- Many trees need specific soil fungi associated with their roots in order to grow well. The fungi provide phosphates and nitrogen to the tree while the tree, in turn, provides carbohydrate to the fungi.
- Legumes do better with certain soil bacteria (rhizobia) which become established in their root nodules and fix nitrogen.
- Insects feed on flower nectar, and pollinate the plant while feeding.
- Birds and mammals feed on fruits and berries, and later excrete the seeds with a dollop of fertilizer, assisting reproduction of the very plants they need for food.
How you can take advantage of symbiosis: Learn about companion planting (3), wherein mutually beneficial plants are grown together. Permaculture gardeners develop the concept of companion planting even further, and call mutually beneficial plant groupings “guilds” (4). Grow some companions or plant a guild.
This is largely a consequence of diversity. Creatures which feed on plants are kept in check by other species – they tend to stay in balance. A diverse group of plants provide a variety of food and micro habitats for a variety of animals. All of these plants and animals together form a complex food web, with every species a featured menu item for at least one other species. Thus, outbreaks are uncommon. Some examples:
- Foxes eat rabbits and voles, thereby limiting the damage done to plants.
- In the western US, wolves keep elk from over-browsing trees, so other herbivores, such as beavers, have enough to eat. And beavers, in turn, create habitat for many other species, as you can read in Beaver: Appreciating Nature’s Other Engineer.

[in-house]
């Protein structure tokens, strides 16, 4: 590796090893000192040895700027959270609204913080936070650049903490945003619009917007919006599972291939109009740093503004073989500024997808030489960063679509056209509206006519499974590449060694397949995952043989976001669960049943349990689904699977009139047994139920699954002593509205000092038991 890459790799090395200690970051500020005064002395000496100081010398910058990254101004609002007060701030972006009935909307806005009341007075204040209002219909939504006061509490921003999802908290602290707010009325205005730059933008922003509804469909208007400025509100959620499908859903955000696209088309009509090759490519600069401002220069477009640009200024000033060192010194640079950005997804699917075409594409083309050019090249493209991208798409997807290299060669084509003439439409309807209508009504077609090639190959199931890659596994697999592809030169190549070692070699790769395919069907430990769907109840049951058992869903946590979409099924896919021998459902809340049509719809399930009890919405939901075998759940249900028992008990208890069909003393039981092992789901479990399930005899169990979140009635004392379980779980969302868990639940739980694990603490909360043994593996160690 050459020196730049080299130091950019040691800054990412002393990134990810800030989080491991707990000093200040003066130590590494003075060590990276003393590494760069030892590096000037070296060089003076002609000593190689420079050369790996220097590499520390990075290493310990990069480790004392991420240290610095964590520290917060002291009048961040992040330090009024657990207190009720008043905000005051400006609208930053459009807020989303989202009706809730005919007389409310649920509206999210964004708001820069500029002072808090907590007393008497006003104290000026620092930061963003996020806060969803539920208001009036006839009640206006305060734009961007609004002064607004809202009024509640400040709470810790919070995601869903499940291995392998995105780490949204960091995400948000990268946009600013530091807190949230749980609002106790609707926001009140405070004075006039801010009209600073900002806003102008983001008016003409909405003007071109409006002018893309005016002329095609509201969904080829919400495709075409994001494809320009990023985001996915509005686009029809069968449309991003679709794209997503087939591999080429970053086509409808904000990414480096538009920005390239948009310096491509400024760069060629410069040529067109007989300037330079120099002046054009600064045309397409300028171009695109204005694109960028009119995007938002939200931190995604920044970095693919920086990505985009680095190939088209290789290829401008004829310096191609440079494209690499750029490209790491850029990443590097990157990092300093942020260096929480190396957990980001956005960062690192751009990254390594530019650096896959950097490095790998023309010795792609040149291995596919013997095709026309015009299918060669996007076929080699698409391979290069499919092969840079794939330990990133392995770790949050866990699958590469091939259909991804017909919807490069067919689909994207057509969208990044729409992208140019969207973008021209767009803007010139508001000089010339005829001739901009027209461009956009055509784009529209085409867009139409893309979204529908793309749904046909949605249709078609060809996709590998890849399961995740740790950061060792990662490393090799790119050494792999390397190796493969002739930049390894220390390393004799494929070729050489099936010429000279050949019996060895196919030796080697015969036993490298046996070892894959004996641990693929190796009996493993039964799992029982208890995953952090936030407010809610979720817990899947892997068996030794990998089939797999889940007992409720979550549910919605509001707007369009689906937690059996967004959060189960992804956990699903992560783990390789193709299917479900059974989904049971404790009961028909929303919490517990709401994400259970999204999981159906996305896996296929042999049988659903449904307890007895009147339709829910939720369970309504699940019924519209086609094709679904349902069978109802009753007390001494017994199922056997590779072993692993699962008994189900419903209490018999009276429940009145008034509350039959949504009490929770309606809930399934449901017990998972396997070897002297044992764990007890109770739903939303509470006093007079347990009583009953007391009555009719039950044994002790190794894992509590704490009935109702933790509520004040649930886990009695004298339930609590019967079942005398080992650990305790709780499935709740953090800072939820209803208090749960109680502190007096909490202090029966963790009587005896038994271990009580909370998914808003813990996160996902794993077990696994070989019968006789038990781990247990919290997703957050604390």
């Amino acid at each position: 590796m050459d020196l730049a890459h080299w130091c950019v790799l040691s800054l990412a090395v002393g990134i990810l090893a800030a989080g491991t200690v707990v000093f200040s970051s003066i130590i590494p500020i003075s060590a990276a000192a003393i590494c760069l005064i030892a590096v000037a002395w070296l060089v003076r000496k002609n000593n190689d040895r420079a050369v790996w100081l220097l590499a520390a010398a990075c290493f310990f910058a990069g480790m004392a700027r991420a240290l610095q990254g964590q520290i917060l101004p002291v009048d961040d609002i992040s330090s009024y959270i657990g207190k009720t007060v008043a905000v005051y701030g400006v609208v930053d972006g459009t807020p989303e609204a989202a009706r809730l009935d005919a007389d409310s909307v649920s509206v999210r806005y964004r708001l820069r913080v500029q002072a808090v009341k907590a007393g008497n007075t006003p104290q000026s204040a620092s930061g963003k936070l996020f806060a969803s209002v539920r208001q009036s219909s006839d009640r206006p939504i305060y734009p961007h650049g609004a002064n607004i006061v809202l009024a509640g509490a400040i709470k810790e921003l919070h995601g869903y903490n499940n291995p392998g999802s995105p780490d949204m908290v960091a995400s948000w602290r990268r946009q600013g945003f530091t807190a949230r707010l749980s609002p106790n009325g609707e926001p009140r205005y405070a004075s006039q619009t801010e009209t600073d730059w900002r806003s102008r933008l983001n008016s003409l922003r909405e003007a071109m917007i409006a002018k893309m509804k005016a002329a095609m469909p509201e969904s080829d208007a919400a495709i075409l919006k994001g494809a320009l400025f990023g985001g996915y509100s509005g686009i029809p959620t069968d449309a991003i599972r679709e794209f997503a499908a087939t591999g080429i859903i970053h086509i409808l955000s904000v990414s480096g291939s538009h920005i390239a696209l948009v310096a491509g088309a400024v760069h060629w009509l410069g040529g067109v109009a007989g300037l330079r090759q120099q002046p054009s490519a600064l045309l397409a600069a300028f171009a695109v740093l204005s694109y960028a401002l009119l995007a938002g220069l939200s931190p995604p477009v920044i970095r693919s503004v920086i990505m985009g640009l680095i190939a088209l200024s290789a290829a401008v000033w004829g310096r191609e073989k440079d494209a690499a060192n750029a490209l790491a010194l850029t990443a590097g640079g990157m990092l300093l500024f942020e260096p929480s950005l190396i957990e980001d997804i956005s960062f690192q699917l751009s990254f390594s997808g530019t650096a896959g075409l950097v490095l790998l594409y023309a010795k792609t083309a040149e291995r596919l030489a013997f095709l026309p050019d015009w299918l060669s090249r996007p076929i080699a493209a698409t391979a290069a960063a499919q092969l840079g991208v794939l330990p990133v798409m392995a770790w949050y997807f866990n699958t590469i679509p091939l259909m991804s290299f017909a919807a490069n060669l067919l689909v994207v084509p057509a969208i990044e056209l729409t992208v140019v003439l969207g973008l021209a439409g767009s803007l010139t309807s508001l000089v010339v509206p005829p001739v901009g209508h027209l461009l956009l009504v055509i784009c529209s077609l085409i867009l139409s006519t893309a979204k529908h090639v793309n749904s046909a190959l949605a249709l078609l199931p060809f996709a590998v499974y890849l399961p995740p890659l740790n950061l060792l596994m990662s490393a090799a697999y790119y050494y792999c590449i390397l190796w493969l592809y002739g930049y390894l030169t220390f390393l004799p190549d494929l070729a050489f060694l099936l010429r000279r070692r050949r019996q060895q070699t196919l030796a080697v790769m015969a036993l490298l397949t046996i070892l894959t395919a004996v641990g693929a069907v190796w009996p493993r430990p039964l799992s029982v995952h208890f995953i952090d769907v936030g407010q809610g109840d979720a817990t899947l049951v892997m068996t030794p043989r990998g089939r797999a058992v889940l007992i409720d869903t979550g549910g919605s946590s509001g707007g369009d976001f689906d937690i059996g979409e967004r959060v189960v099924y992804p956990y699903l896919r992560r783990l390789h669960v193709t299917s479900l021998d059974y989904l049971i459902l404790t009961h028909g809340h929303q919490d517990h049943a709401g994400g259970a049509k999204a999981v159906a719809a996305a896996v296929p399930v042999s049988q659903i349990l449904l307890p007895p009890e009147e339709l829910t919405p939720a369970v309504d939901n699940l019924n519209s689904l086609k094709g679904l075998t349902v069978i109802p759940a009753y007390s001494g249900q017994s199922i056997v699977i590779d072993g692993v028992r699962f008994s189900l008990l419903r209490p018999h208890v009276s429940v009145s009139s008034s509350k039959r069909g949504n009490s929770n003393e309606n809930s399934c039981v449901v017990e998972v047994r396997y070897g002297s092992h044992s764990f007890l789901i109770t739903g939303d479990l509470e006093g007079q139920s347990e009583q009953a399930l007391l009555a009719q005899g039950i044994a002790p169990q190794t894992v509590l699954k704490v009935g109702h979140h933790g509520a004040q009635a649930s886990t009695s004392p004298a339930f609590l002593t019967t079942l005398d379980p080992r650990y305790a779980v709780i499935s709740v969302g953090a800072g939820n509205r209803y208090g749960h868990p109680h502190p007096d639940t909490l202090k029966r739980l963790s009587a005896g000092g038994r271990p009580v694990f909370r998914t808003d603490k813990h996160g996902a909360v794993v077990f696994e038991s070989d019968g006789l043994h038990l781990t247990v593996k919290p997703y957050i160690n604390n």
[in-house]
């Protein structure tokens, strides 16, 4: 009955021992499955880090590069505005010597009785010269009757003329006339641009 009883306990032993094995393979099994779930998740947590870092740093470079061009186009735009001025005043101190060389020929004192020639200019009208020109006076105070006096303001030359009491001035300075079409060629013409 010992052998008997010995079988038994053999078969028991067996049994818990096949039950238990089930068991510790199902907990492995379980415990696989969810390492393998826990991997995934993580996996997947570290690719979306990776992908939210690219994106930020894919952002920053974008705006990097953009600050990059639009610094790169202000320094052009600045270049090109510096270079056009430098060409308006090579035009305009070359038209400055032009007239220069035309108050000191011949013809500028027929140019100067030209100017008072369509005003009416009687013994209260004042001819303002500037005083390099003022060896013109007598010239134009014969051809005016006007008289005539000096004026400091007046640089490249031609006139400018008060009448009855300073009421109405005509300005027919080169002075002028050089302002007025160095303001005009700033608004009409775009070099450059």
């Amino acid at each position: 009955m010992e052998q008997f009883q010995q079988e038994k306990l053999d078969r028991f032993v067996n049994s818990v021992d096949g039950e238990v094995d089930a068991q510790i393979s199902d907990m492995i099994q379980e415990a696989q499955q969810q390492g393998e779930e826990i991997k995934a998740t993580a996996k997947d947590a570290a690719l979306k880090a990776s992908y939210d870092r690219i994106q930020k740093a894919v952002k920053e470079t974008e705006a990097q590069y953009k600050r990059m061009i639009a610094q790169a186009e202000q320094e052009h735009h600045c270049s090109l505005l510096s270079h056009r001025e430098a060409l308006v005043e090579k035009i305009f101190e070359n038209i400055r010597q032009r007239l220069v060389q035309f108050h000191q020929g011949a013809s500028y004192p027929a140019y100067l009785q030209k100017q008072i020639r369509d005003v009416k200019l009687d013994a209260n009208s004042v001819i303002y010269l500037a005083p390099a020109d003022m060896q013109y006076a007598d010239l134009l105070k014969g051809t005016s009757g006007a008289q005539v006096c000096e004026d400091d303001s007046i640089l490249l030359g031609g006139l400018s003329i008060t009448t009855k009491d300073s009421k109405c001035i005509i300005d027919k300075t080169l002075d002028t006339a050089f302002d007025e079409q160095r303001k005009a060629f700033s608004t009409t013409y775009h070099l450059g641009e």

How you can encourage balance: Grow a diversity of plants (and animals, if you can) provide food and habitat for native wildlife, and try to tolerate wildlife even when it’s inconvenient. Here are many ideas for plants that attract native wildlife:
- 15 Trees for a Wildlife-Friendly, Edible Landscape
- 10 Shrubs for a Wildlife-Friendly, Edible Landscape
- 12 Native Plants for Food and Medicine
- Gardening for Pollinators
If you do notice a pest outbreak, learn what you can do to restore the balance without resorting to warfare.
In natural biologic systems, several different species might overlap in function. Such redundancy makes the system more resilient, for if one of those species is lost, its function will not be totally lost. For example, bobcats, foxes, coyotes, and great horned owls all eat voles, mice, rabbits, and grouse, here in my Massachusetts suburb. If we lose one of the predators, we are not likely to see a population explosion of the prey species, because several other predators will still be eating them.
How you can apply the concept of redundancy to a permaculture farm or garden: As one example, plant several different greens, rather than just spinach. If the spinach does not grow well, you will still have other greens to eat. Growing several different types of greens also adds to diversity beyond the dinner table. The different species will attract different types of insects, and take up soil nutrients in different proportions.
5. Vertical structure